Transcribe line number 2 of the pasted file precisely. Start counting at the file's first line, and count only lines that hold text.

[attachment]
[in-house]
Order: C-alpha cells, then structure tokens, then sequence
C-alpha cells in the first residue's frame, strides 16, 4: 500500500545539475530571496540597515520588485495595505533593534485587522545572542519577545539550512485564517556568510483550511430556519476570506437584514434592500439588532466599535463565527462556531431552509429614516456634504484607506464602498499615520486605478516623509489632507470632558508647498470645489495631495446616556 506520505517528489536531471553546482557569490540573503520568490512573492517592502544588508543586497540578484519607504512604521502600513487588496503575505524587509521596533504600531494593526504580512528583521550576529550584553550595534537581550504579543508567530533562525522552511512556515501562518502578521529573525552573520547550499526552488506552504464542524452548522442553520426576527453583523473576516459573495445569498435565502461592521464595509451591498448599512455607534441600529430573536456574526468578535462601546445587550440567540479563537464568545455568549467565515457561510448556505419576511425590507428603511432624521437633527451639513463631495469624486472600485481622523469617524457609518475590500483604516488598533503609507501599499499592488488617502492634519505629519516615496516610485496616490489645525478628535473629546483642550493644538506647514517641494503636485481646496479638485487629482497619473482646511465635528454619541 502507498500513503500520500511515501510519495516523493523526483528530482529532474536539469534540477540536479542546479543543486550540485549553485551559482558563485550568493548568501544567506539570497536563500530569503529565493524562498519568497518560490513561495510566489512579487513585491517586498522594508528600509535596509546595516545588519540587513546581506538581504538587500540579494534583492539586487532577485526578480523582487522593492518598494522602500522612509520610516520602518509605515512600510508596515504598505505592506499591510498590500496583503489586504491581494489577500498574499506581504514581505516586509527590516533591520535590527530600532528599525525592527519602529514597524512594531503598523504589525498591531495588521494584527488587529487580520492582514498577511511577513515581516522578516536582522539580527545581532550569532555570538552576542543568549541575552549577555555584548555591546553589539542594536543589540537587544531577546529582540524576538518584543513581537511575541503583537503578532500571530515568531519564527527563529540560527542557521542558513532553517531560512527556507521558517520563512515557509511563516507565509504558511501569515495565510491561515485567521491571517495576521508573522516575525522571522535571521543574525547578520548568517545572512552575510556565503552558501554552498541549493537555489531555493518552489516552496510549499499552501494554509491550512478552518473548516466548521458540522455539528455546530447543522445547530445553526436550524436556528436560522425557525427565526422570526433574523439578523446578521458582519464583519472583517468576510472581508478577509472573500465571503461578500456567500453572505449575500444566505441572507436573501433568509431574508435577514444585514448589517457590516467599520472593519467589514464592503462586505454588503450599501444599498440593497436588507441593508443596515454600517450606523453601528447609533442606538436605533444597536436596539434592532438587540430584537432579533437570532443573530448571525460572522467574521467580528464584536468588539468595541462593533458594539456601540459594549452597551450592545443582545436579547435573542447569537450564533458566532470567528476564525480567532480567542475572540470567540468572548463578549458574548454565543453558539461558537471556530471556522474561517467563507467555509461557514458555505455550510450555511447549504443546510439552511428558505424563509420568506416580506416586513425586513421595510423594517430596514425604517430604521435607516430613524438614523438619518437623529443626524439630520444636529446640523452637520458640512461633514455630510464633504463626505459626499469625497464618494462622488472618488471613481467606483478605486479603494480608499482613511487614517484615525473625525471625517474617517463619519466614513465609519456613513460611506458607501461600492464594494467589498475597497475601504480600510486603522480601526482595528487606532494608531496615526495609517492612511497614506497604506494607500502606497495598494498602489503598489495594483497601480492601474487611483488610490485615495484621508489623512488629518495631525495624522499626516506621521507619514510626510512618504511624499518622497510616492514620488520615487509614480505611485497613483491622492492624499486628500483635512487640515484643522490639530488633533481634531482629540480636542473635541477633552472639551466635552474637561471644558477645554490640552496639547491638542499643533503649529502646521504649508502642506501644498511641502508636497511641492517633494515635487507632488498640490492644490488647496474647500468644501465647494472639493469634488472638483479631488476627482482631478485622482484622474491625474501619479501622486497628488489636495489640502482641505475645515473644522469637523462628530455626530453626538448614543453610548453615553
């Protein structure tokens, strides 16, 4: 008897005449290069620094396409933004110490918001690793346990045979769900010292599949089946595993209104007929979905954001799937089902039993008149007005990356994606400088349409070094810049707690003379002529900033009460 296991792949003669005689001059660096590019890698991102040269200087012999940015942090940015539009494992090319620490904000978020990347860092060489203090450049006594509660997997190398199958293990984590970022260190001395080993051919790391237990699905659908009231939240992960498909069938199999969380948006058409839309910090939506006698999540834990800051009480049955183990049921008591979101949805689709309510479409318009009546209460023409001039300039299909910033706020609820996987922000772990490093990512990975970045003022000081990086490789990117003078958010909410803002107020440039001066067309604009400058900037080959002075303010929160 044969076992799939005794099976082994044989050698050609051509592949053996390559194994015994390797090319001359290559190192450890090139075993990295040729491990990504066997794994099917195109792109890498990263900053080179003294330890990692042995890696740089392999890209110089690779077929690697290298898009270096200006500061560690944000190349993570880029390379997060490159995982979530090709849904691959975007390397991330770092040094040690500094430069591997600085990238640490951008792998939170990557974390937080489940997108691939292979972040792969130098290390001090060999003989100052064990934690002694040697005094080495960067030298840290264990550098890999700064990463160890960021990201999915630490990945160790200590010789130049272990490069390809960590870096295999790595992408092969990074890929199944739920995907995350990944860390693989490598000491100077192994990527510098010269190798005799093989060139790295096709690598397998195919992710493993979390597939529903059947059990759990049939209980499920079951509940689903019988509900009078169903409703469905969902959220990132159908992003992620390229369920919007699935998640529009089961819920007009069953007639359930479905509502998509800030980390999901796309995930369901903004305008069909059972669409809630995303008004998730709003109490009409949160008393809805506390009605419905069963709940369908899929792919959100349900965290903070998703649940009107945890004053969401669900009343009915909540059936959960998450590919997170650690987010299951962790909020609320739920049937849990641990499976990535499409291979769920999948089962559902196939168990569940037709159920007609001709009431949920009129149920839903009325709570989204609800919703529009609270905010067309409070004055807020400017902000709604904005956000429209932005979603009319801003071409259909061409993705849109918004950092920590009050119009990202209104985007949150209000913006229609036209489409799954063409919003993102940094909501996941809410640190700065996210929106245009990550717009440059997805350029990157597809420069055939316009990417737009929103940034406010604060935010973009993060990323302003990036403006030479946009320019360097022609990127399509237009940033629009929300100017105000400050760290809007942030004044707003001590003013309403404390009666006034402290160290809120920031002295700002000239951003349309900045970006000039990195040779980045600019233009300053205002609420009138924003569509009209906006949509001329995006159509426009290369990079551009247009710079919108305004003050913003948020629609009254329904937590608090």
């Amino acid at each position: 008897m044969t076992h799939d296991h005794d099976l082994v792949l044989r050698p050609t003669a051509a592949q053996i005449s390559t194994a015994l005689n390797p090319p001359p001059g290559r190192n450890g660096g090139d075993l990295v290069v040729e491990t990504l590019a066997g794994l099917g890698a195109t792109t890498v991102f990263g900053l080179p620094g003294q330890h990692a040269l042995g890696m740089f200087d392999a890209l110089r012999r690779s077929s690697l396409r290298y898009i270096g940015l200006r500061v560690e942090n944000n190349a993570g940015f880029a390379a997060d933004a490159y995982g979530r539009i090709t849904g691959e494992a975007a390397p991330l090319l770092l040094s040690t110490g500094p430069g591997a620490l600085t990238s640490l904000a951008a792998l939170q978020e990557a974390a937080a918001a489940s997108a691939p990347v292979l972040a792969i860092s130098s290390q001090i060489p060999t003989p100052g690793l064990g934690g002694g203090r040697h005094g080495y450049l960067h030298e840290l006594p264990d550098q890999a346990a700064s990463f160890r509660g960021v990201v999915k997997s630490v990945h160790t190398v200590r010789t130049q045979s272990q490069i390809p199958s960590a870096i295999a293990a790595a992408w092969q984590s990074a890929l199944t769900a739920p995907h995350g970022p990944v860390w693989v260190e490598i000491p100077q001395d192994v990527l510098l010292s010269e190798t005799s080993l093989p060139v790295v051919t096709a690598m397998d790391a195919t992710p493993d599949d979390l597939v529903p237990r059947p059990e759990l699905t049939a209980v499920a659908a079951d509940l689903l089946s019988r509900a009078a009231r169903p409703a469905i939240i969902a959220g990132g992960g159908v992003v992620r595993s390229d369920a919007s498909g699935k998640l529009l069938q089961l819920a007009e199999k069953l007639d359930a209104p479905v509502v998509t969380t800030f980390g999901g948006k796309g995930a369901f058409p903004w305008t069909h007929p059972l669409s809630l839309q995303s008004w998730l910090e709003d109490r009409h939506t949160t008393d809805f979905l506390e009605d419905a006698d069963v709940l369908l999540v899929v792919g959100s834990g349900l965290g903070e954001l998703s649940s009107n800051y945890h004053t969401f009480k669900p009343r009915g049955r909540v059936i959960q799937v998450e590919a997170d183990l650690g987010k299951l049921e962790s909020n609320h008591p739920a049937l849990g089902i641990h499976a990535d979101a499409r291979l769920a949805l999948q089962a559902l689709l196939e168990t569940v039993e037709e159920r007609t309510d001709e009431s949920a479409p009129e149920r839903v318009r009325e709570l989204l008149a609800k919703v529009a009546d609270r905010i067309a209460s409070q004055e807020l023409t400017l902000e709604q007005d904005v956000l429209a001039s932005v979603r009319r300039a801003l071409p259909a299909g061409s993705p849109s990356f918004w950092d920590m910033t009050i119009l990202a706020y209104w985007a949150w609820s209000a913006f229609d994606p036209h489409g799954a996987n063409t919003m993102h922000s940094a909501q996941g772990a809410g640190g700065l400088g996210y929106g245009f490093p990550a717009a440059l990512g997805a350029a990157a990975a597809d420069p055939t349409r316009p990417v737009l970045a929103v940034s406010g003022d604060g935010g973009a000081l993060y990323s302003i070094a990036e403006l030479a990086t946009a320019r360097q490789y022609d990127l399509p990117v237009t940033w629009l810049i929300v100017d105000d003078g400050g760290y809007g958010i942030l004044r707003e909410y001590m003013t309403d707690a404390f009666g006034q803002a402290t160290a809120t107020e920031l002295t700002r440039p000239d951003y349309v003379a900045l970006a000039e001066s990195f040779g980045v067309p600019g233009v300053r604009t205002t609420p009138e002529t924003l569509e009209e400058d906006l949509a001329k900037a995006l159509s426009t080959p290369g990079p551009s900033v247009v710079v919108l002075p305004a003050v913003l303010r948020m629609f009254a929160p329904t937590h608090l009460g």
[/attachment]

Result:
Order: C-alpha cells, then structure tokens, then sequence